Gymnastics: "Fierce Five" prepare to take act on tour
LONDON (Reuters) - Their gold medals in hand, gymnastics 'Fierce Five' posed for pictures and talked up their 40 city United States tour on Wednesday, promising to play all their London Olympic hits.
And U.S. gymnastics chief Steve Penny is adamant not since the mid-1990s British pop group the Spice Girls toured America have five young women promised to generate so much excitement.
Gabby Douglas, Jordyn Wieber, Aly Raisman, McKayla Maroney and Kyla Ross arrived at the London Games as wannabes but return home having snatched a fistful of medals, including the United States' first team gold in 16-years.
Only time will tell if the self-dubbed 'Fierce Five' will be one-hit wonders but they will get a rapturous welcome on their return to New York on Monday to begin an all-out media blitz, including appearances on morning and evening talk shows.
"The athletes don't know what's happening back in the States, how it is playing out," Penny told Reuters.
"You go home and you are able to get a sense of how America saw this and these girls are literally American idols. They have gotten to that level of popularity.
"They get to perform, they get to make some money its a good deal for everybody."
The 10-week, 40 city "Tour of Gymnastic Champions" that begins September 8 in San Jose and wraps up on November 18 in New York however, could just as easily be a farewell tour as a lap of honor.
Four years ago, the team silver medalists in Beijing; Shawn Johnson, Nastia Liukin, Chellsie Memmel, Samantha Peszek, Alicia Sacramone and Bridget Sloan were in a similar position, but by 2012 all had retired or failed to make the London Olympic team.
None of the team competing in London, not even Douglas the 16-year-old all-round gold medalist, have committed to Rio in 2016, leaving the door open for another complete changing of the guard.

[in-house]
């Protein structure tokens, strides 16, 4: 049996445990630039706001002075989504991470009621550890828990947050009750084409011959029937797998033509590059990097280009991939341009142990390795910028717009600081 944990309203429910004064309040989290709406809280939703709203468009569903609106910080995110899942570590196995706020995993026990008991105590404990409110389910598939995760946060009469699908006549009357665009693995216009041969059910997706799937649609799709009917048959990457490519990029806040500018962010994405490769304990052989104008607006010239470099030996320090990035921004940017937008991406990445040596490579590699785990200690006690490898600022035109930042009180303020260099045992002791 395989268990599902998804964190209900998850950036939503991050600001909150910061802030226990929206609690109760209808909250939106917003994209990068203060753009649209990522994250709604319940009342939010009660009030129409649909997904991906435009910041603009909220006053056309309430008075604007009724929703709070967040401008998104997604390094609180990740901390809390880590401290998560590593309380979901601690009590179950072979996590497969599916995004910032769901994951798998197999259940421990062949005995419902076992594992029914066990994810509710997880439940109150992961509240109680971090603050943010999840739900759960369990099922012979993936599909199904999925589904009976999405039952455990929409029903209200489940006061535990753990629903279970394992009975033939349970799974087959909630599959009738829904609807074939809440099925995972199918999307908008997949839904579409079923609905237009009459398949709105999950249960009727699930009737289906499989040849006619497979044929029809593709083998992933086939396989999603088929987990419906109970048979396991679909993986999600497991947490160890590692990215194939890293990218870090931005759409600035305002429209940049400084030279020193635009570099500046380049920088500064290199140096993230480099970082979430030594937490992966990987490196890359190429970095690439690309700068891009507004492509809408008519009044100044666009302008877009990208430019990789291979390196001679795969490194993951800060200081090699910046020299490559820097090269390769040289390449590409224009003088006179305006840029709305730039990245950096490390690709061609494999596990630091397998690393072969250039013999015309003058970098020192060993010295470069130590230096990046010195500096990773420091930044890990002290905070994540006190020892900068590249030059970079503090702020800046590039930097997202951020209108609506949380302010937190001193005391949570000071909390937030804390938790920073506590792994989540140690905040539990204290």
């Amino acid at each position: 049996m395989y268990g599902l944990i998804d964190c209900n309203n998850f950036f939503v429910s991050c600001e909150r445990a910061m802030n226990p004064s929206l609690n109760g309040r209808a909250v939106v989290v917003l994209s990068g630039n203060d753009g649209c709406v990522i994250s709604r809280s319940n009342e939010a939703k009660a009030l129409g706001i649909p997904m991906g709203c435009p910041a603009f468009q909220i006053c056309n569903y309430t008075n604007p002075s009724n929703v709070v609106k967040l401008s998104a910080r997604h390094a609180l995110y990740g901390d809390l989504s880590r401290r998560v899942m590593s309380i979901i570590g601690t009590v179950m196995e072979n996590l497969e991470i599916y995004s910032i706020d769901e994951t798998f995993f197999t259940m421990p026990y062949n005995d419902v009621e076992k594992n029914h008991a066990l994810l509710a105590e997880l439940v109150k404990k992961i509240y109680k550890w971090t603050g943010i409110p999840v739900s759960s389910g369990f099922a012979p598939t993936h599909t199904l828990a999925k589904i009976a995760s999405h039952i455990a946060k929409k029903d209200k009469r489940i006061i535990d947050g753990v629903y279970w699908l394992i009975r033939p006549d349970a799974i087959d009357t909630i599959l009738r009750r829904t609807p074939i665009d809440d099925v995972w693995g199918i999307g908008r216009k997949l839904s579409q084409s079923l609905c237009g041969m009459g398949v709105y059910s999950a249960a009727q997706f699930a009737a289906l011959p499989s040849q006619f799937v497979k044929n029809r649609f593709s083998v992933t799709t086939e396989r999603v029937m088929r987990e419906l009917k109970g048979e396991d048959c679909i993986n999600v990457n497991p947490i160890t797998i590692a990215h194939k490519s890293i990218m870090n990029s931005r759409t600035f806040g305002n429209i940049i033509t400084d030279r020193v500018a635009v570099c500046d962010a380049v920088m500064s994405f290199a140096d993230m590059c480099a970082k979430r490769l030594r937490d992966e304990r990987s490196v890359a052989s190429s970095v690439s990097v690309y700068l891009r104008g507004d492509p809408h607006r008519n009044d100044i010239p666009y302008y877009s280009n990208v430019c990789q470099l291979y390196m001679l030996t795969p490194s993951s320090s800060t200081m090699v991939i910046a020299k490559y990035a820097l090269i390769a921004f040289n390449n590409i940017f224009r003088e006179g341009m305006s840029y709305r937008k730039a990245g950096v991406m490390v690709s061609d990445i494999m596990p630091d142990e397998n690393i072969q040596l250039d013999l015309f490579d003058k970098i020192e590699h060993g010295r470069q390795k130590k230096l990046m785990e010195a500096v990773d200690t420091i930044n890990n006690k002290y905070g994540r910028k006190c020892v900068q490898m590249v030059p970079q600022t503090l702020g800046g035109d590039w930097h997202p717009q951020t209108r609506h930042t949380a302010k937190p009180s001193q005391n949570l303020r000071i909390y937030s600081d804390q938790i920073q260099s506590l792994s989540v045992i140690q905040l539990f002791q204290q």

"When you win at this level and you are a Nastia or a Shawn, when you have that kind of success at an Olympic Games there are so many opportunities that come your way," said Penny.
"It is really hard to stay in that intense environment of training when you have new opportunities.
"It's really hard to say how this team will transition into the next quad.
"We've been so successful at the elite level and we keep churning out new talent that it's getting harder and harder to take time off and comeback and be able to make the team.
"Shawn will tell you when she got back in the gym and saw the young ladies that were in there she saw it was going to be a lot harder than she thought.
"She had her eyes opened."
Even though Douglas is aged 16, in four years she is sure to feel a new crop of youngsters nipping at her heels.
U.S. gymnastics team head coach Liang Chow, who also trains Douglas at his Des Moines, Iowa gym, said he has some talented youngsters in the pipeline who could be battling for 2016 spots.
"I don't want to say promising but they are going in a very good direction," Chow told Reuters.
"They train very hard and it is my job to help them reach their goals every day."
(Editing by Greg Stutchbury)
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